When the U.S. Senate convenes in 2015, the face of not only West Virginia's political landscape, but that of the entire nation will have changed.
With U.S. Sen. John D. "Jay" Rockefeller IV, D-W.Va., announcing Friday his decision not to seek re-election, American politics will be without a Rockefeller for the first time in more than four decades, essentially closing the history books on a political dynasty that began before the midpoint of the last century.
Rockefeller, the great-grandson of philanthropist and Standard Oil Co. tycoon John Davison Rockefeller, has served this state ably and with a dedication virtually unrivaled in today's politics since first being elected to the West Virginia House of Delegates in 1966.
After serving as the West Virginia Secretary of State for two terms, Rockefeller became governor in 1977. He served two terms in that position before replacing fellow Democrat Jennings Randolph in the U.S. Senate in 1985.
As governor, Rockefeller helped guide the Mountain State through the extremely difficult economic times of the early 1980s. During his second term in the governor's mansion, West Virginia's mining industry took a significant downturn as the state's unemployment rate hovered just below 20 percent.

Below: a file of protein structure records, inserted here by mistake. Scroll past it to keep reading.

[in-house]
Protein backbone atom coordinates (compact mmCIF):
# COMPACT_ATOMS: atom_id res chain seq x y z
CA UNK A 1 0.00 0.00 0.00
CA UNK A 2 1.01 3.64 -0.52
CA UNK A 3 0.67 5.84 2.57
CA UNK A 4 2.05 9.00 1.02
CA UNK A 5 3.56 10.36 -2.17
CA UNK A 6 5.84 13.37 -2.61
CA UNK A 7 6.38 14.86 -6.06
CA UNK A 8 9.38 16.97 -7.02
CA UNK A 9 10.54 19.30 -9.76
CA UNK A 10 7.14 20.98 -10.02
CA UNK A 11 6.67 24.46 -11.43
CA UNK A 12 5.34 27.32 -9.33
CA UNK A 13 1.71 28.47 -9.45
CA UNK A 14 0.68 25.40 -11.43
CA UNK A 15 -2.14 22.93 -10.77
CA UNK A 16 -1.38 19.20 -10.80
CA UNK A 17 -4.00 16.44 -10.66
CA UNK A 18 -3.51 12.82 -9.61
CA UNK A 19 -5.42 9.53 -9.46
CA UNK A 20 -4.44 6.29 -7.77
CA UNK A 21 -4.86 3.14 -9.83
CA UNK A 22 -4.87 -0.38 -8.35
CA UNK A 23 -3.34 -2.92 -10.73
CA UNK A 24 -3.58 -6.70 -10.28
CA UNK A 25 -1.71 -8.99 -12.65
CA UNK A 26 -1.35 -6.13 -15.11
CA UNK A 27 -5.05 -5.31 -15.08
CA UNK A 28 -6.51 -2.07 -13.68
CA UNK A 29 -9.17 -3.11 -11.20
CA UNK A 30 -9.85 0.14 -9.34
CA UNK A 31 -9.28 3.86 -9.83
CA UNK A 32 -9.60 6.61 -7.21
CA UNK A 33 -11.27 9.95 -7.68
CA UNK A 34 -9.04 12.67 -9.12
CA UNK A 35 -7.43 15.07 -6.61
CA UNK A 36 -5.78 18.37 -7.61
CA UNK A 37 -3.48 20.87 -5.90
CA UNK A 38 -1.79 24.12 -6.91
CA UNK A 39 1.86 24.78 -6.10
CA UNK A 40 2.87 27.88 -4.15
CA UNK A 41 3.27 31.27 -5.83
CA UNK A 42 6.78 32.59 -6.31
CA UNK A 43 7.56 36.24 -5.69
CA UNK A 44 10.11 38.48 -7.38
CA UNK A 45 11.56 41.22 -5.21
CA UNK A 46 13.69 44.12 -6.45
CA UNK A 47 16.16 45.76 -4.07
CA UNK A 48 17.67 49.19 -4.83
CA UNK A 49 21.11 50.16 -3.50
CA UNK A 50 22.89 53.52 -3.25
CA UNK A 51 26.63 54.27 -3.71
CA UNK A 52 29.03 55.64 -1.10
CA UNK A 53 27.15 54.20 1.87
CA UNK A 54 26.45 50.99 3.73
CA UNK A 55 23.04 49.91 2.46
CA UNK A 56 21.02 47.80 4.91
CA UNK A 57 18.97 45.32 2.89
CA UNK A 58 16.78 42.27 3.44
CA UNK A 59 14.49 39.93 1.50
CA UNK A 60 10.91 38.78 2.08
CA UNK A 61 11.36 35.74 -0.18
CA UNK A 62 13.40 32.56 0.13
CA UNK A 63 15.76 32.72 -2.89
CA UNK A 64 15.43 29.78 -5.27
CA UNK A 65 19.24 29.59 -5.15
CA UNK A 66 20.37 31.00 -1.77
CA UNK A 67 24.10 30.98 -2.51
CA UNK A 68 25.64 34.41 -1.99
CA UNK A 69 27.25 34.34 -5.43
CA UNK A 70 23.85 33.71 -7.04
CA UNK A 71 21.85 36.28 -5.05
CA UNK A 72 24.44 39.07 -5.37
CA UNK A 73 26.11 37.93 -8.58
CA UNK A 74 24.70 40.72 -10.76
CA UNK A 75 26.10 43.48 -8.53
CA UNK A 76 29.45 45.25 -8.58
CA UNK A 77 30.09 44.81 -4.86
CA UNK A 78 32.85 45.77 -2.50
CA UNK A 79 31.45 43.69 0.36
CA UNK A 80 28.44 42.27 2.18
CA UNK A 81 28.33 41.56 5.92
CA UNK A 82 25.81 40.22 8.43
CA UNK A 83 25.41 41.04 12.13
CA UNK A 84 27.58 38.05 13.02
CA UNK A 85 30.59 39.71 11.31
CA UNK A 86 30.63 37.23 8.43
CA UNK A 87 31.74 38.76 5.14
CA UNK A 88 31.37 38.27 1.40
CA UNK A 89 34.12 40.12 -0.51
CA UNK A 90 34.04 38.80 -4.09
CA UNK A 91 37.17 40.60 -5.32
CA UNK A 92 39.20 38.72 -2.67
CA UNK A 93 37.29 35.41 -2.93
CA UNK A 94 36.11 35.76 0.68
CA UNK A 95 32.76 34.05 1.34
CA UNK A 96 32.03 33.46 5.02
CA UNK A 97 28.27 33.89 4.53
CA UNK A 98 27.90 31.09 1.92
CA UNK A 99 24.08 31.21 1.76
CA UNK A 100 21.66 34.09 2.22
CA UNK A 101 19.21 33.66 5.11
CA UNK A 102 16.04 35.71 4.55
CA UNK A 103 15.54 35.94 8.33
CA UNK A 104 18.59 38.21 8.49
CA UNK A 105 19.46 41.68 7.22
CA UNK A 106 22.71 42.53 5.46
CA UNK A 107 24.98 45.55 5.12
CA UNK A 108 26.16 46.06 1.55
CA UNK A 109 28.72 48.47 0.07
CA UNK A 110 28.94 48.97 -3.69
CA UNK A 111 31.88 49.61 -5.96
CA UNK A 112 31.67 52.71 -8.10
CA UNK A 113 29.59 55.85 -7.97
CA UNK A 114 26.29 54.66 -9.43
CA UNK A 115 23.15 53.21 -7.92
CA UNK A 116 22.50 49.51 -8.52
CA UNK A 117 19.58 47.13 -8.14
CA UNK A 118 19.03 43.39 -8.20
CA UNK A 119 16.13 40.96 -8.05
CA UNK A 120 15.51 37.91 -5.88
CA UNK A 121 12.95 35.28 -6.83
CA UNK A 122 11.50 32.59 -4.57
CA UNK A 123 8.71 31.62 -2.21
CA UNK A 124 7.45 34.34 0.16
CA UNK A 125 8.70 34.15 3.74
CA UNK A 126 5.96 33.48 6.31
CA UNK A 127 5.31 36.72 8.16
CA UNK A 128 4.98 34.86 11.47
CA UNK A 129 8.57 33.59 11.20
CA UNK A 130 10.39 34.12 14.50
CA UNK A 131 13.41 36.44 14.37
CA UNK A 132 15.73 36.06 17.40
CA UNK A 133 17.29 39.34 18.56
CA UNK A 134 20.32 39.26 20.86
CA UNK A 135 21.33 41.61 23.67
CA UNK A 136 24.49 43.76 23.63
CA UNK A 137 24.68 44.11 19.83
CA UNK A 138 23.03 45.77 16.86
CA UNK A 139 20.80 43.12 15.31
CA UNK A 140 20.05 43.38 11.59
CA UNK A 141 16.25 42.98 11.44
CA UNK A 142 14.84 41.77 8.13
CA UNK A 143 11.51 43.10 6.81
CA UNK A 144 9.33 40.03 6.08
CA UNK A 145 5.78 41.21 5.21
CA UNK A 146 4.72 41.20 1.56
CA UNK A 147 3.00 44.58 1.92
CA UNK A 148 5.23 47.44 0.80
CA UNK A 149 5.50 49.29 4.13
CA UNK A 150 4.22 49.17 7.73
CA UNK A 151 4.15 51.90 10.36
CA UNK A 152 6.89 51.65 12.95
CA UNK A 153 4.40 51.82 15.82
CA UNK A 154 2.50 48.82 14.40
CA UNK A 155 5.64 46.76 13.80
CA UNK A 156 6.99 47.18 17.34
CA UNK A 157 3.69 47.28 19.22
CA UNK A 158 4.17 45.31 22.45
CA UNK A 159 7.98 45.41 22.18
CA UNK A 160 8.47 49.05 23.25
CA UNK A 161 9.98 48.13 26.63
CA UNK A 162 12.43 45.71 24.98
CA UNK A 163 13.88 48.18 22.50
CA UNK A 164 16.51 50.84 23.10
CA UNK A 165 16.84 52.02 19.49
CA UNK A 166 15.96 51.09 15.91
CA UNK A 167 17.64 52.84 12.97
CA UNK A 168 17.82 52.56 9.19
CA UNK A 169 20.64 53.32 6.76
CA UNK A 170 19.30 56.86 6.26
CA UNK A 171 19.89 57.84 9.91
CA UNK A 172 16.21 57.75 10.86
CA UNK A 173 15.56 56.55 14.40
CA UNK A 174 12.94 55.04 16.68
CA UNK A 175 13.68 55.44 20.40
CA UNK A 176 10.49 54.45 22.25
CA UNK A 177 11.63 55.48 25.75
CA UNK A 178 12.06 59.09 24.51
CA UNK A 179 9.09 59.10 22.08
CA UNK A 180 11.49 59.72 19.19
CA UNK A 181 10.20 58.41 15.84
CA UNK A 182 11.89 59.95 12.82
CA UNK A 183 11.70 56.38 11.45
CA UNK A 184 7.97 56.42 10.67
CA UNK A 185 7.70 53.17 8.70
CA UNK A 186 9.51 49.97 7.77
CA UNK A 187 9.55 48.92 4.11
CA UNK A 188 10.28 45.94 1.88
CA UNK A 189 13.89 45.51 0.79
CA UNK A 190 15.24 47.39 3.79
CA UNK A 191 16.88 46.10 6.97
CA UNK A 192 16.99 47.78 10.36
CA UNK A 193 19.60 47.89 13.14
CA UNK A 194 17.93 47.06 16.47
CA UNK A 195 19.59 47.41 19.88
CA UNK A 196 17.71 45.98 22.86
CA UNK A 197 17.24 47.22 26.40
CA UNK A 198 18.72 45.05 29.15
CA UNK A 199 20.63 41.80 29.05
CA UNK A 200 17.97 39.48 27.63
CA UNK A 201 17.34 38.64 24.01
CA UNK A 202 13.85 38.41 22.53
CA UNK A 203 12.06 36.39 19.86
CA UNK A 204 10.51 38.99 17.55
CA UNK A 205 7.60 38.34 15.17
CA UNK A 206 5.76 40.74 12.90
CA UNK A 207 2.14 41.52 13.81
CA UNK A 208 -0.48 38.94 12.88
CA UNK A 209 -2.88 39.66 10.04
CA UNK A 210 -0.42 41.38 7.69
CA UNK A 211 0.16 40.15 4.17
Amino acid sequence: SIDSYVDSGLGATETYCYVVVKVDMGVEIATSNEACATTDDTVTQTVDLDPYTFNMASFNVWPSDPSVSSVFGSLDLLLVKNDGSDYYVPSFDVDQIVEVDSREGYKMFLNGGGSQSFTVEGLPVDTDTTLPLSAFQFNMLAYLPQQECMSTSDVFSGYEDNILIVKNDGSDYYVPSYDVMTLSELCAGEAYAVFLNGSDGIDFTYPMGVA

Rockefeller continued to go to the well for West Virginia during his year's in the U.S. Senate, serving on the influential Senate Committee on Commerce, Science and Transportation, Veteran's Affairs and the Senate Select Committee on Intelligence. Many of these committees Rockefeller chaired at various times.
Rockefeller has been a strong supporter of health care legislation and has helped to funnel countless dollars to the Mountain State for road and other infrastructure projects.
Although Rockefeller's presence in the U.S. Senate will be deeply missed, this does open the proverbial political door for someone to come in with a fresh take on big government.
Throughout the nation, old-guard politicians are passing the torch on to a new generation that will shape our country and carry it into the future. It is imperative that Rockefeller's successor be as mindful and vigilant about ushering in that future for the Mountain State.
Rockefeller deserves much praise for his lifetime of service to West Virginia. The state certainly is far better off thanks to his years of service. Although the work begins anew, Rockefeller's contributions to West Virginia will be felt for many years to come.